Schoolchildren First to Experience Interactive Ceramics Exhibition through their Senses, VR & Games

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Pictured at the Hunt Museum are fourth class pupils from St Mary's National School, Photograph Supplied

Fourth class pupils from St Mary’s National School, Limerick were the first to experience The Hunt Museum’s latest exhibition Made of Earth which explores the story of clay and ceramics and examines how they have impacted civilisation through the ages and in turn how civilisation has developed through their use. 

The interactive exhibition and experience uses touch, sound, virtual reality and games to bring to life the physical and symbolic properties of ceramics and their importance to our social history.  

After feeling clay in its raw state, the visitor discovers how pottery and ceramic making originated and developed over time going on a journey from prehistory c. 9000BC through Ancient Rome and the Renaissance right up to the Industrial Revolution and the advent of mass production while the rituals, symbolic meanings and technical achievements are highlighted. The experience is enhanced through the use of the Hunt Museum’s new clay studio, immersive video, 3D printing and audio access, VR and games. 

The exhibition showcases several ceramic pieces from the Hunt Museum’s permanent collections from the Neolithic to Irish Contemporary ceramics, allowing visitors to gain an appreciation of their origins, uses and pictorial decorations that adorn them. 

Jill Cousins, Director, The Hunt Museum, said, “The formations of civilisations, our use of tools, our interest in beauty, and even our identity, are all entwined with the development of ceramics. Made of Earth tells that story while showcasing the Hunt Museum’s rich collection of ceramics. Deliberately not a passive experience of looking and reading, Made of Earth evokes all your senses in a very immersive way. We hope that this helps visitors to engage in our collection in a new way and gain an understanding of the fundamental role ceramics has played in our shared history across the globe.”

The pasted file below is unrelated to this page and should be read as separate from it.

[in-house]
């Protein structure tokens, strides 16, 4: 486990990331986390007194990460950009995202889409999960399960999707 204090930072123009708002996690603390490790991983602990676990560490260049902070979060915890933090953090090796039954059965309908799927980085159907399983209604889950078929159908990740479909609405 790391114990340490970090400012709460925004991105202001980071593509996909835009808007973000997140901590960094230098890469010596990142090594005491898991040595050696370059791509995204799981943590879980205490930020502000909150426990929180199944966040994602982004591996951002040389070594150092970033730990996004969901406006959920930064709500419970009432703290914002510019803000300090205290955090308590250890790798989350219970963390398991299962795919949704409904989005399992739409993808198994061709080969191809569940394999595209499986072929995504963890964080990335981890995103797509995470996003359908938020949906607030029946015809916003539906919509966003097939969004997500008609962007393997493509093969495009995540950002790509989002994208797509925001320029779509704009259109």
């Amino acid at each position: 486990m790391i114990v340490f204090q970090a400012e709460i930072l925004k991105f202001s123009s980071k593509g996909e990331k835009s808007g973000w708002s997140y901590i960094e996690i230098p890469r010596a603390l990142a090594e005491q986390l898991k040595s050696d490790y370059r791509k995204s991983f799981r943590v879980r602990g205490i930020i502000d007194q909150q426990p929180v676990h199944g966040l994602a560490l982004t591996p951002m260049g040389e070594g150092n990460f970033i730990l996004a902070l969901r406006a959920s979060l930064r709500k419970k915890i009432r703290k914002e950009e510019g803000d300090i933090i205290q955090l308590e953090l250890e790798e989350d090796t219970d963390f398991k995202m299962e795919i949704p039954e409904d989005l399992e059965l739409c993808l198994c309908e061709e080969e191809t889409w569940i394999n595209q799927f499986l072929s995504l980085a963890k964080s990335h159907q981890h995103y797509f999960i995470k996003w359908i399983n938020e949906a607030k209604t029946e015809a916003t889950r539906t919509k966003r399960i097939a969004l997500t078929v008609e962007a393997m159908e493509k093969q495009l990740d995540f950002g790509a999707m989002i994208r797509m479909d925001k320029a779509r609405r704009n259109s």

Exhibition Highlights: 

Feel the Earth: Visitors are introduced to the basic medium of ceramics - clay in its raw state. The visitor is encouraged to feel it, mould it and create with it. At scheduled workshops and demonstrations, visitors will also have the opportunity to see works being created by ceramic artists.  

The Elements: See how each of the four elements - earth, water, air and fire - contributes to the creation of a ceramic object. Visitors step into an experience where they are in the wind and air as they watch a film showing how kaolinite is mined, mixed by humans with water to form clay and then formed into an object which is fired in a pit or kiln.  

Where on Earth: A digital map annotated with objects shows how pottery and ceramics evolved in different regions, influenced by the clay from that region and trade routes. 

Humans and Ceramics: this has two main sections; one on ceramics used for ritual where 3D printed versions of the ancient artefacts can be viewed while listening to the story about them. The second looks at domestic uses of ceramics over time taking pieces from The Hunt Museum’s collections from cooking pots, to watering cans to wine ewers and even chamber pots. It also demonstrates how decoration on ceramics not only created an object of beauty but helped define cultures and tell stories. The section on decoration uses VR to tell the story that we have all seen on blue and white plates, bowls and dishes.  

Irish Ceramics get a look in and bring the visitor right up to date with ceramics as Art and the Irish Contemporary Ceramics Collection. This is a joint initiative with the Ceramics Department and Limerick School of Art & Design (TUS) which intends to reflect the richness and creativity of contemporary ceramic practice in Ireland, while complementing the Museum’s diverse holding of historic ceramic artefacts. 

How on Earth? Play the Game! Visitors get to play a game and create a tile, using chance and things gleaned from the exhibition.  

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Treaty Stone Limerick. Photo Piotr Machowczyk